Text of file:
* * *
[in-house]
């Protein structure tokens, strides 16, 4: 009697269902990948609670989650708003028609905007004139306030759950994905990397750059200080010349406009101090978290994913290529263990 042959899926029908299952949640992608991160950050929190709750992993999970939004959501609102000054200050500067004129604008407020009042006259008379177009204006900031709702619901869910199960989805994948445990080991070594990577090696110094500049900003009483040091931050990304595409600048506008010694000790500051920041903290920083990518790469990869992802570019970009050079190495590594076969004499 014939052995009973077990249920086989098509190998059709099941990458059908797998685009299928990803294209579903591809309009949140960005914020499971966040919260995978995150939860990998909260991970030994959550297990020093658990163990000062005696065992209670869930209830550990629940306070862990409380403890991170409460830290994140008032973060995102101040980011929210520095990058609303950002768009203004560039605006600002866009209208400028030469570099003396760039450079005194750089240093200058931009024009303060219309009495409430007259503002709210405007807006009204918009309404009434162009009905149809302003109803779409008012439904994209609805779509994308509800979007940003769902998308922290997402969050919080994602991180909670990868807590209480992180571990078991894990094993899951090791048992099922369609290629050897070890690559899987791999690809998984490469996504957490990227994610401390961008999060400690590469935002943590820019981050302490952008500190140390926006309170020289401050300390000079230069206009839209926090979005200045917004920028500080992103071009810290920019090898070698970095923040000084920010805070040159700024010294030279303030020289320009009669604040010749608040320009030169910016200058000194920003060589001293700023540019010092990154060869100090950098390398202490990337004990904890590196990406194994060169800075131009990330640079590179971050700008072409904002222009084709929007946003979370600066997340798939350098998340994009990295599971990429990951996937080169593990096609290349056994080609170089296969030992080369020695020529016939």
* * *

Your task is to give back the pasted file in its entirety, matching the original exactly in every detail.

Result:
[in-house]
């Protein structure tokens, strides 16, 4: 009697269902990948609670989650708003028609905007004139306030759950994905990397750059200080010349406009101090978290994913290529263990 042959899926029908299952949640992608991160950050929190709750992993999970939004959501609102000054200050500067004129604008407020009042006259008379177009204006900031709702619901869910199960989805994948445990080991070594990577090696110094500049900003009483040091931050990304595409600048506008010694000790500051920041903290920083990518790469990869992802570019970009050079190495590594076969004499 014939052995009973077990249920086989098509190998059709099941990458059908797998685009299928990803294209579903591809309009949140960005914020499971966040919260995978995150939860990998909260991970030994959550297990020093658990163990000062005696065992209670869930209830550990629940306070862990409380403890991170409460830290994140008032973060995102101040980011929210520095990058609303950002768009203004560039605006600002866009209208400028030469570099003396760039450079005194750089240093200058931009024009303060219309009495409430007259503002709210405007807006009204918009309404009434162009009905149809302003109803779409008012439904994209609805779509994308509800979007940003769902998308922290997402969050919080994602991180909670990868807590209480992180571990078991894990094993899951090791048992099922369609290629050897070890690559899987791999690809998984490469996504957490990227994610401390961008999060400690590469935002943590820019981050302490952008500190140390926006309170020289401050300390000079230069206009839209926090979005200045917004920028500080992103071009810290920019090898070698970095923040000084920010805070040159700024010294030279303030020289320009009669604040010749608040320009030169910016200058000194920003060589001293700023540019010092990154060869100090950098390398202490990337004990904890590196990406194994060169800075131009990330640079590179971050700008072409904002222009084709929007946003979370600066997340798939350098998340994009990295599971990429990951996937080169593990096609290349056994080609170089296969030992080369020695020529016939």